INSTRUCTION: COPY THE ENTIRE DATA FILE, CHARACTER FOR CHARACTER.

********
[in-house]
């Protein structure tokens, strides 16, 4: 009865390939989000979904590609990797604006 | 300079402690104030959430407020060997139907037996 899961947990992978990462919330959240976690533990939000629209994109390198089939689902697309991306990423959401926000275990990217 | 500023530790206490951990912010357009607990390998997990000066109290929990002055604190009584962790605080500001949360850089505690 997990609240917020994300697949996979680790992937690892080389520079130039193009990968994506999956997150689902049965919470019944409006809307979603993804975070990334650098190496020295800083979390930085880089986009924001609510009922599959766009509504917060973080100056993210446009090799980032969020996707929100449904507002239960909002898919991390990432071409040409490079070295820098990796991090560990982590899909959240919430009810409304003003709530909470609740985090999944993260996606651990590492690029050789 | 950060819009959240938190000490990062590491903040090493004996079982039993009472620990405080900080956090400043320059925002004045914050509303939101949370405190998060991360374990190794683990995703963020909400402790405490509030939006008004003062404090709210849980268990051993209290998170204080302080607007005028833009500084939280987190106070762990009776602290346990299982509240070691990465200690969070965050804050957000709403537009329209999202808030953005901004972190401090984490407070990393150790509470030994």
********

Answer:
[in-house]
């Protein structure tokens, strides 16, 4: 009865390939989000979904590609990797604006 | 300079402690104030959430407020060997139907037996 899961947990992978990462919330959240976690533990939000629209994109390198089939689902697309991306990423959401926000275990990217 | 500023530790206490951990912010357009607990390998997990000066109290929990002055604190009584962790605080500001949360850089505690 997990609240917020994300697949996979680790992937690892080389520079130039193009990968994506999956997150689902049965919470019944409006809307979603993804975070990334650098190496020295800083979390930085880089986009924001609510009922599959766009509504917060973080100056993210446009090799980032969020996707929100449904507002239960909002898919991390990432071409040409490079070295820098990796991090560990982590899909959240919430009810409304003003709530909470609740985090999944993260996606651990590492690029050789 | 950060819009959240938190000490990062590491903040090493004996079982039993009472620990405080900080956090400043320059925002004045914050509303939101949370405190998060991360374990190794683990995703963020909400402790405490509030939006008004003062404090709210849980268990051993209290998170204080302080607007005028833009500084939280987190106070762990009776602290346990299982509240070691990465200690969070965050804050957000709403537009329209999202808030953005901004972190401090984490407070990393150790509470030994």